President Barack Obama held a surprise press conference Friday at the White House to discuss the Trayvon Martin case, where a 17-year-old Florida teen was shot dead by volunteer neighborhood watchman George Zimmerman in February. Obama's appearance comes nearly a week after the not guilty verdict was delivered in the Zimmerman case.
"When Trayvon Martin was first shot, I said this could have been my son. Another way of saying that is Trayvon Martin could have been me 25 years ago," he began.
Obama went on to suggest that the outcome would have been different if Martin was White, according to NBC News. "If a white male teen would have been involved in this scenario," he said, "both the outcome and the aftermath might have been different."
As the nation's first Black president, Obama addressed the incident from the perspective of the African American community and their long history of enduring racism in the country. "The African-American community is looking at this through a set of experiences and history that doesn't go away," he said.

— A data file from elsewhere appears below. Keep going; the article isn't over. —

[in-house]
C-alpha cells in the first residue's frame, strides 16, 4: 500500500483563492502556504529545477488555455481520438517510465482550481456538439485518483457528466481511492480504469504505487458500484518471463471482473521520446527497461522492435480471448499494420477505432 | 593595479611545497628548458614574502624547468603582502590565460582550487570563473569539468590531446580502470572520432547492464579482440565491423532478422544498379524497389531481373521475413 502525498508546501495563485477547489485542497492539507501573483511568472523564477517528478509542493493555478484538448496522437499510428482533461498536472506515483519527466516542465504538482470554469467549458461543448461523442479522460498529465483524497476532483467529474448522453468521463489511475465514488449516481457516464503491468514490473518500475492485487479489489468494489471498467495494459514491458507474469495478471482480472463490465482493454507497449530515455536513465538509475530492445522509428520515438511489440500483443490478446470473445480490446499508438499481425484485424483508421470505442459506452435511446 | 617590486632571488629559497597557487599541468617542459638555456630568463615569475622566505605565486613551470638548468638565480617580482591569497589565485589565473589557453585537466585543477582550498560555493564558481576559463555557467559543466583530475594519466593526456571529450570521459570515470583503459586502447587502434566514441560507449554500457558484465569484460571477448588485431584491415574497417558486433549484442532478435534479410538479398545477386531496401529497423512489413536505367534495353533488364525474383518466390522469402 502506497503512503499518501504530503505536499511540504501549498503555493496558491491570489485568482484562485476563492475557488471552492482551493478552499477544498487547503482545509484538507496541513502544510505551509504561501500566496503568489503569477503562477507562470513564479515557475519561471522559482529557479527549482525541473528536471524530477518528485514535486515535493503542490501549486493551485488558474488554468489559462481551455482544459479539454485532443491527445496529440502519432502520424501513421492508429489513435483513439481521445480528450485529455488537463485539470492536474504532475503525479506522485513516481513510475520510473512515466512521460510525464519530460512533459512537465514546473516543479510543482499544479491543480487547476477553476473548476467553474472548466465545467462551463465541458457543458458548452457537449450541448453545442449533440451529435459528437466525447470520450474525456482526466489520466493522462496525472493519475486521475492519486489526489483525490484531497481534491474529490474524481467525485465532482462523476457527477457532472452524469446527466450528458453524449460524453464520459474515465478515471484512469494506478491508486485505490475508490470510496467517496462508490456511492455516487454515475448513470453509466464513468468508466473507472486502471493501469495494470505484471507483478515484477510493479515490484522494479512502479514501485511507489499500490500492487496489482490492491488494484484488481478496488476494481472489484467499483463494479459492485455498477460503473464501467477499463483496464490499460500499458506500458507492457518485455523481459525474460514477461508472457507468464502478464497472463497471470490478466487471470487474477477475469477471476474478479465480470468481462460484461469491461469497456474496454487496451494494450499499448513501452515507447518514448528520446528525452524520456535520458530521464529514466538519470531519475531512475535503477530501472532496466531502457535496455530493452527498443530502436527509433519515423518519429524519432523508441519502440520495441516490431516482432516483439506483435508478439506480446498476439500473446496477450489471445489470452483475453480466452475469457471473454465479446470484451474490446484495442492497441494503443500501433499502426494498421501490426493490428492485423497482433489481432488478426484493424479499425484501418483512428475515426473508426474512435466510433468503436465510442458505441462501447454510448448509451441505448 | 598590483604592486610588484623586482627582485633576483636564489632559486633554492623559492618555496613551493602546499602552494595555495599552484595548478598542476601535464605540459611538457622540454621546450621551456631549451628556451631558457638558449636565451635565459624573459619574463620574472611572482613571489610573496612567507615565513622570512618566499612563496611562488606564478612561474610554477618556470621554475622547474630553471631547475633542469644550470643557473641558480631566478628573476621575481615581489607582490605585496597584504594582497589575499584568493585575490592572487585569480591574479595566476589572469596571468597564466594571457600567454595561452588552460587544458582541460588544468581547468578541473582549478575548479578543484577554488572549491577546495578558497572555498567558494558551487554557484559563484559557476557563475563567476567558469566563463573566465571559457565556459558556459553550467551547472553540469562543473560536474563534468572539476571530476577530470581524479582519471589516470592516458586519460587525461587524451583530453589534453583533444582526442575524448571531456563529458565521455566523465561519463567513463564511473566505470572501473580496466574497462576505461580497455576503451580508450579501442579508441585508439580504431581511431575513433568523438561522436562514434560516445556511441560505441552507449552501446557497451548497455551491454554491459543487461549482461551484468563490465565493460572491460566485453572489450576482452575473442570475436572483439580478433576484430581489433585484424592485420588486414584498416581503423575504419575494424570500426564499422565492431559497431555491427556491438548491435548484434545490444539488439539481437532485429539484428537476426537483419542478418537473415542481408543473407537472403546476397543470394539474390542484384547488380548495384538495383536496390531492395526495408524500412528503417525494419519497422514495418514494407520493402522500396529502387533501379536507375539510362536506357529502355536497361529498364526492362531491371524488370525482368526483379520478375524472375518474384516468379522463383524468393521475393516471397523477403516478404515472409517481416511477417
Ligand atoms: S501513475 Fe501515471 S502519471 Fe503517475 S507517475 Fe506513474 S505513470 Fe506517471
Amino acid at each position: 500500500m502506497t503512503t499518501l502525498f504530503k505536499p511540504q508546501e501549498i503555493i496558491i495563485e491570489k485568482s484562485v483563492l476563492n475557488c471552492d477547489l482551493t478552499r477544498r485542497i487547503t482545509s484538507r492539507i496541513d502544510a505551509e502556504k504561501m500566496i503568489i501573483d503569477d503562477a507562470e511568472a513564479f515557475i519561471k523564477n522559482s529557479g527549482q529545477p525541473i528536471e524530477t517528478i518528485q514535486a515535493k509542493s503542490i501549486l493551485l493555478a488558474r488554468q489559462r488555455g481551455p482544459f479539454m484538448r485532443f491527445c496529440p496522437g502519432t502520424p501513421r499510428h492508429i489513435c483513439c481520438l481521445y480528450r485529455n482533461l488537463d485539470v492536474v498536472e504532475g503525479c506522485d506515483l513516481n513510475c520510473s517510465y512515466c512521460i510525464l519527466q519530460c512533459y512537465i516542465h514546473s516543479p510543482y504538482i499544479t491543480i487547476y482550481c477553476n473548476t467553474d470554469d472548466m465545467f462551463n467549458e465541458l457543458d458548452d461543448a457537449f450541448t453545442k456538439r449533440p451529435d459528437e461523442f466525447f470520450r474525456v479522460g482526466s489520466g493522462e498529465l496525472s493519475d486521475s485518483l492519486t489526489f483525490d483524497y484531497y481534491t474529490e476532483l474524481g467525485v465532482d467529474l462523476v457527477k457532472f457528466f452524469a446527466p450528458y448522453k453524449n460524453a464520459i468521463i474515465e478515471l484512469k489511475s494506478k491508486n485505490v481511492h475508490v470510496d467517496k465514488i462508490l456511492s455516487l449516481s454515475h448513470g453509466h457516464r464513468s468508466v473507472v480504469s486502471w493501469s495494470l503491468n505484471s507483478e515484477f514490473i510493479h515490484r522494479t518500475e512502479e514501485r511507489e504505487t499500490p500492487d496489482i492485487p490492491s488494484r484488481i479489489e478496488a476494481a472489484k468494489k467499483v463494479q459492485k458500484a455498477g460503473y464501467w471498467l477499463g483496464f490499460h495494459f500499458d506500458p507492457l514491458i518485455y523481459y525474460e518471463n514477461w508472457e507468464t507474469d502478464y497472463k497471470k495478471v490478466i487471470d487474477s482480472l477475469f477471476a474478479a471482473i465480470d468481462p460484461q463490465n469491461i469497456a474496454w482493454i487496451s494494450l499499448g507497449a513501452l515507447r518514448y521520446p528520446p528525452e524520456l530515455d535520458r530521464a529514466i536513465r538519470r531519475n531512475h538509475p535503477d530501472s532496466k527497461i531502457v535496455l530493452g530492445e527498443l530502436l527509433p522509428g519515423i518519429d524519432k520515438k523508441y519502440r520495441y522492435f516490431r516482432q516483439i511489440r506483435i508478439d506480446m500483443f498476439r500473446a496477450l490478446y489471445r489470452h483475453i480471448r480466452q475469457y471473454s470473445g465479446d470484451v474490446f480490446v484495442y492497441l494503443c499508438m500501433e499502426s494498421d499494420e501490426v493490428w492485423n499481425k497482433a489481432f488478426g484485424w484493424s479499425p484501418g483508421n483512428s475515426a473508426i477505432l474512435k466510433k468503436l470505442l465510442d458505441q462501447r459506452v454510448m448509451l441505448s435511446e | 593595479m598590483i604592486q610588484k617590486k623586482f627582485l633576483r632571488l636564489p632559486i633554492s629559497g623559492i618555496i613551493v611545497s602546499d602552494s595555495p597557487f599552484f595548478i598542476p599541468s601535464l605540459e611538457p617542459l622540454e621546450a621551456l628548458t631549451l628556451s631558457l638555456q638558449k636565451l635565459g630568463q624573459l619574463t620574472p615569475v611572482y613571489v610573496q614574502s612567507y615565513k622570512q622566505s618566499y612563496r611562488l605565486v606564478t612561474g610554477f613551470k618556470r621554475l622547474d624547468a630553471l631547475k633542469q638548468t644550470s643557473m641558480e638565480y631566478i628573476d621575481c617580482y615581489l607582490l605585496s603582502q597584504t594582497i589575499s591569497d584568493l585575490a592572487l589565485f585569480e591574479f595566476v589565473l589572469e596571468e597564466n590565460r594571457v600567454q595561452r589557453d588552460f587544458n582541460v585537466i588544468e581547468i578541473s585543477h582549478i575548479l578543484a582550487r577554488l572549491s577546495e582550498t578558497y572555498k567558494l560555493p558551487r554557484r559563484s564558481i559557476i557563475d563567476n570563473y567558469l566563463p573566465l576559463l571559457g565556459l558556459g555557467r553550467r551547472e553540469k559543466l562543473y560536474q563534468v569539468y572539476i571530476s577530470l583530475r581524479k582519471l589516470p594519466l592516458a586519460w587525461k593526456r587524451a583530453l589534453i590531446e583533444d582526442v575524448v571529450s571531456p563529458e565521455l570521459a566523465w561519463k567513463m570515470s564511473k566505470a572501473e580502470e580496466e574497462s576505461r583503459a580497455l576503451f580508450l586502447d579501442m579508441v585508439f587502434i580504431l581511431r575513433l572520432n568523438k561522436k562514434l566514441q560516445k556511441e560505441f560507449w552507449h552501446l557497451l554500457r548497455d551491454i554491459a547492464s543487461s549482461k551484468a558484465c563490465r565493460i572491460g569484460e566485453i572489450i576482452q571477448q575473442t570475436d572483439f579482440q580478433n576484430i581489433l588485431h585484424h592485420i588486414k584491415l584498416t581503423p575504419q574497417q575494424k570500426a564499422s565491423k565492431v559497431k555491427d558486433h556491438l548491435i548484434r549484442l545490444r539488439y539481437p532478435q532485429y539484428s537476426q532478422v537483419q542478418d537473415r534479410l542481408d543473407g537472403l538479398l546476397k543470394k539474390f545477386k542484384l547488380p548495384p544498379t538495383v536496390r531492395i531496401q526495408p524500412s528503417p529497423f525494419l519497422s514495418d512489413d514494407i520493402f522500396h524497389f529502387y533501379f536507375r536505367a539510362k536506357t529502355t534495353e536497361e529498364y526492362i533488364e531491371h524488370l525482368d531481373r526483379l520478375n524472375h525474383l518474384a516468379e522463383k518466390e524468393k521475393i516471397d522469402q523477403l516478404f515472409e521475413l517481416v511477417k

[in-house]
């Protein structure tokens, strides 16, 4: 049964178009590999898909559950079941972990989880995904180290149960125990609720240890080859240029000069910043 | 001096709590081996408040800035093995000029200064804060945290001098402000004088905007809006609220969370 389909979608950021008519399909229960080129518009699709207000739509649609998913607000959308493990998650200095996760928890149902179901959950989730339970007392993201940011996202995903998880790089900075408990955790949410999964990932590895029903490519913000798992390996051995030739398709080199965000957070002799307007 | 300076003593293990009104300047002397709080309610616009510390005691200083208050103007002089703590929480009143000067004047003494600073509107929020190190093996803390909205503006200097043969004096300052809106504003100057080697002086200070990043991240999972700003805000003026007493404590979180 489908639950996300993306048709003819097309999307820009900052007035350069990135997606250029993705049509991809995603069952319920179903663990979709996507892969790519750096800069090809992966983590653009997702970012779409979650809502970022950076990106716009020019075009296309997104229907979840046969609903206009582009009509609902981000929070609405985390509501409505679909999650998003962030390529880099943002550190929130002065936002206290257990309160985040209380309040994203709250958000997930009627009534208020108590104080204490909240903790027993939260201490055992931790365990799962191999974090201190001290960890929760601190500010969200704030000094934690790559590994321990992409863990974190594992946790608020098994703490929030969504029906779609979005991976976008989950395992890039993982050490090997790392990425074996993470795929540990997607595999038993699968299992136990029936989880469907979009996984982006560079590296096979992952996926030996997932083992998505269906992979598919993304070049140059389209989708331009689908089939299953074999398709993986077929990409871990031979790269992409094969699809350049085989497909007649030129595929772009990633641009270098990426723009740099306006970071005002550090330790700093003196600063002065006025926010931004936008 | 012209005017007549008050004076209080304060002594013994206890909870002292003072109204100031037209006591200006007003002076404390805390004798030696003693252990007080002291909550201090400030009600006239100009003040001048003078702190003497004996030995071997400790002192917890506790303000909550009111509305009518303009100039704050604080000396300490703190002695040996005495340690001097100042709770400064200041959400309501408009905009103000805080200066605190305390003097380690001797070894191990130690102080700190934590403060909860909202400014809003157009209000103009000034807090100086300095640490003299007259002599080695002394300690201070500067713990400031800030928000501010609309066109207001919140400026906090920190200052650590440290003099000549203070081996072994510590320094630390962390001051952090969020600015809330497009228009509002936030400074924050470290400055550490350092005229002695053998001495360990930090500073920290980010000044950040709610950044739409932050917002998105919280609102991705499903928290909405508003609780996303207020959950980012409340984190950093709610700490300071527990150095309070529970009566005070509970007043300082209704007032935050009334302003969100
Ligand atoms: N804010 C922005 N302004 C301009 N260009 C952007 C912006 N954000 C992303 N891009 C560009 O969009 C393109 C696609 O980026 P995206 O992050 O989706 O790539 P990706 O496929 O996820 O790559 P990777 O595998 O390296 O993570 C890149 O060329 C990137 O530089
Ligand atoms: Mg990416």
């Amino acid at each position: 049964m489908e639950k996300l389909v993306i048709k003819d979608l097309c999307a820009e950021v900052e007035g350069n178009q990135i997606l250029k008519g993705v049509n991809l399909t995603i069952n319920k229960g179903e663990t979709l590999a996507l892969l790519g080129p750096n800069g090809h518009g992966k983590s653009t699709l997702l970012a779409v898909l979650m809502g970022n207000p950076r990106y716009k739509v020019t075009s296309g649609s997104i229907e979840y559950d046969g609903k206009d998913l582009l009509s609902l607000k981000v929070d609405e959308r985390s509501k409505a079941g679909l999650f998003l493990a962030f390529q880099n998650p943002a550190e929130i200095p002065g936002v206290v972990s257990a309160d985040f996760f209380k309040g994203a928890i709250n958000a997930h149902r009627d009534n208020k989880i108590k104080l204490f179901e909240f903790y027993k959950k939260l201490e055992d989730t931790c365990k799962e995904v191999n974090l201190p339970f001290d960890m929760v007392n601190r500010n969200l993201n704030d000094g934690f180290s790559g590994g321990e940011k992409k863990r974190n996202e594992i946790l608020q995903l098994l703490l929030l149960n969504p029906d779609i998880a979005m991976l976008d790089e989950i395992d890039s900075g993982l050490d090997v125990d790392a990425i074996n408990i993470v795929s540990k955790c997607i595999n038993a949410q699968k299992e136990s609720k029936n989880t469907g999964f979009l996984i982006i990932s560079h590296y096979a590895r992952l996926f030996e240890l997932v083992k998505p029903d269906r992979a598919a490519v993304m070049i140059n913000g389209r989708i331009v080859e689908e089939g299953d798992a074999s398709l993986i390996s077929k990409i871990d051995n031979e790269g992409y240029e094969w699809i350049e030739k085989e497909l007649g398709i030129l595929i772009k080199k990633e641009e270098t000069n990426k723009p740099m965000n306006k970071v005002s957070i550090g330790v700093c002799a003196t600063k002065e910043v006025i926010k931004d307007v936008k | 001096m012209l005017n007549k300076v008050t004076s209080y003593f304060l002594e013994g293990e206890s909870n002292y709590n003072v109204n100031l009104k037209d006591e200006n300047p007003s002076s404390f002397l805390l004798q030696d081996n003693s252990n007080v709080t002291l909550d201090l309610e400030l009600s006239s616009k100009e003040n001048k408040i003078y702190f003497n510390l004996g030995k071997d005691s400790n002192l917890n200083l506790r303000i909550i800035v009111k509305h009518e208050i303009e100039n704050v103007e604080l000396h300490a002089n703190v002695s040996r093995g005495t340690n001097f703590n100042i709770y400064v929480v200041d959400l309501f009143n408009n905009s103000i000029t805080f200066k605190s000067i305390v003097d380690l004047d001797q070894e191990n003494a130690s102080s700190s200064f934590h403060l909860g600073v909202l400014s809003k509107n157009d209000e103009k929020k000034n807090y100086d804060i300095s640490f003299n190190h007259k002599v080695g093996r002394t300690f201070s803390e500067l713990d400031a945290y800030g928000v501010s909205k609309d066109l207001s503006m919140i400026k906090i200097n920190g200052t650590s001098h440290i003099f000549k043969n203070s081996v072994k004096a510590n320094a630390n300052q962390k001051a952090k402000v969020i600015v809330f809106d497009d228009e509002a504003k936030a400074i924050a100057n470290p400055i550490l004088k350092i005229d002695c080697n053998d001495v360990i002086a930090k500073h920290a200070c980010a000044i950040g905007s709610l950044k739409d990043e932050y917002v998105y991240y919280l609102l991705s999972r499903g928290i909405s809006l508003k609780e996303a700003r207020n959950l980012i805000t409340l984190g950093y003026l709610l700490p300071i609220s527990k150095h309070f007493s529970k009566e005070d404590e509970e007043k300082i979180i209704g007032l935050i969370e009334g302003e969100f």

The Commander-in-Chief also name-dropped the Justice Department for conducting the investigation from a civil rights angle but he urged state and local officials to improve their law enforcement procedures, specifically Florida and its "stand your ground" laws.
He also pointed out that despite the verdict, race relations in America have improved. "I don't want us to lose sight of the fact that things are getting better," Obama said.
Watch the full speech courtesy of NBC News above.